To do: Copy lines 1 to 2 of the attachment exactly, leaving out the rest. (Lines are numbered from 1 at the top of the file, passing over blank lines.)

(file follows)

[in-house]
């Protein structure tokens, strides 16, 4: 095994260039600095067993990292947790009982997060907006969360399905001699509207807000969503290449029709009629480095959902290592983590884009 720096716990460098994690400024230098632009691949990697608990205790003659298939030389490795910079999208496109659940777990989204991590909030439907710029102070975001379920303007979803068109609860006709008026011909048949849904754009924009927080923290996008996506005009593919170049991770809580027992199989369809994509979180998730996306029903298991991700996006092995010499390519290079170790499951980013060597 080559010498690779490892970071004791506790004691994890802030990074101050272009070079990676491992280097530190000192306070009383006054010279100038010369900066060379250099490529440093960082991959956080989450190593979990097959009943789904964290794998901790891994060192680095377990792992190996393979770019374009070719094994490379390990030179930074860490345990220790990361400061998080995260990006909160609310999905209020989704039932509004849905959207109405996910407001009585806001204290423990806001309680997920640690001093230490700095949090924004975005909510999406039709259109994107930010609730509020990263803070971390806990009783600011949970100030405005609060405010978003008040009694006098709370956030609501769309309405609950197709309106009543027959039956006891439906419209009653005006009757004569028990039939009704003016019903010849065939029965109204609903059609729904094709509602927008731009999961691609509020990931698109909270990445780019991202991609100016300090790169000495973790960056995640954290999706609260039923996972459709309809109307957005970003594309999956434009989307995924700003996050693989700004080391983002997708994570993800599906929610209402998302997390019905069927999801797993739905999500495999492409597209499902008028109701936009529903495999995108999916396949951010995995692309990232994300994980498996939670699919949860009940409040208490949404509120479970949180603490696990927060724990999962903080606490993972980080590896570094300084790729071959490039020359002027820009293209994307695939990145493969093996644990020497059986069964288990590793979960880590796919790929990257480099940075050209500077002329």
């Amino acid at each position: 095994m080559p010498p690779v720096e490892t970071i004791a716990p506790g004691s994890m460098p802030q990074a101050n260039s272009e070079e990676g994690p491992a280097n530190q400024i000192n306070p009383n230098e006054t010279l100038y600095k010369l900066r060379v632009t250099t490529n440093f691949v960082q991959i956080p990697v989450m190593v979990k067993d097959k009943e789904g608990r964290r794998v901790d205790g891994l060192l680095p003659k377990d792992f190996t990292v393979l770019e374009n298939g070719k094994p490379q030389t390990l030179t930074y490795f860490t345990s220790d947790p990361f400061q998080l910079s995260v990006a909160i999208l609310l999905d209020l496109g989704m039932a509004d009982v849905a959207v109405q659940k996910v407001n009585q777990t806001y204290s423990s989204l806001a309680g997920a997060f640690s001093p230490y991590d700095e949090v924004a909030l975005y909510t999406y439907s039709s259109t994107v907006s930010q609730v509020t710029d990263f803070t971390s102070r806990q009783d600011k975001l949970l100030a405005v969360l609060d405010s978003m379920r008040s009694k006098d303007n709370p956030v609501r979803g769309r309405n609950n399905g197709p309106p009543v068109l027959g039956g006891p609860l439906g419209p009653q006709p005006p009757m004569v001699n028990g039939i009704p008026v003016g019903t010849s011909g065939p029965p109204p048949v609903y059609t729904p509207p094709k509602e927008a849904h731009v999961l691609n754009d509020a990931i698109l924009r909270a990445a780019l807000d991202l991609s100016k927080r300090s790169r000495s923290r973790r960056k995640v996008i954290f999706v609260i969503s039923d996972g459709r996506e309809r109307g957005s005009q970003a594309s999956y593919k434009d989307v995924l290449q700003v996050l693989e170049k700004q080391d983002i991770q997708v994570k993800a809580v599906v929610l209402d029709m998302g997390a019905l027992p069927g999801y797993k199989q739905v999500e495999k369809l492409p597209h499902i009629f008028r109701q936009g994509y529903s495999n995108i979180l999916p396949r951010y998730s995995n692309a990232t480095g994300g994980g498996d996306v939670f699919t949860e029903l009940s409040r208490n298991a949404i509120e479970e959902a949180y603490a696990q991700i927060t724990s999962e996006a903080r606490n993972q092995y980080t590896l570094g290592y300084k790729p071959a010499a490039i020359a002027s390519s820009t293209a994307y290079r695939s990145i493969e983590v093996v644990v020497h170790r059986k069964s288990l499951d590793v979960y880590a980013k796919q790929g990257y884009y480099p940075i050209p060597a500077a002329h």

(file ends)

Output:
[in-house]
């Protein structure tokens, strides 16, 4: 095994260039600095067993990292947790009982997060907006969360399905001699509207807000969503290449029709009629480095959902290592983590884009 720096716990460098994690400024230098632009691949990697608990205790003659298939030389490795910079999208496109659940777990989204991590909030439907710029102070975001379920303007979803068109609860006709008026011909048949849904754009924009927080923290996008996506005009593919170049991770809580027992199989369809994509979180998730996306029903298991991700996006092995010499390519290079170790499951980013060597 080559010498690779490892970071004791506790004691994890802030990074101050272009070079990676491992280097530190000192306070009383006054010279100038010369900066060379250099490529440093960082991959956080989450190593979990097959009943789904964290794998901790891994060192680095377990792992190996393979770019374009070719094994490379390990030179930074860490345990220790990361400061998080995260990006909160609310999905209020989704039932509004849905959207109405996910407001009585806001204290423990806001309680997920640690001093230490700095949090924004975005909510999406039709259109994107930010609730509020990263803070971390806990009783600011949970100030405005609060405010978003008040009694006098709370956030609501769309309405609950197709309106009543027959039956006891439906419209009653005006009757004569028990039939009704003016019903010849065939029965109204609903059609729904094709509602927008731009999961691609509020990931698109909270990445780019991202991609100016300090790169000495973790960056995640954290999706609260039923996972459709309809109307957005970003594309999956434009989307995924700003996050693989700004080391983002997708994570993800599906929610209402998302997390019905069927999801797993739905999500495999492409597209499902008028109701936009529903495999995108999916396949951010995995692309990232994300994980498996939670699919949860009940409040208490949404509120479970949180603490696990927060724990999962903080606490993972980080590896570094300084790729071959490039020359002027820009293209994307695939990145493969093996644990020497059986069964288990590793979960880590796919790929990257480099940075050209500077002329």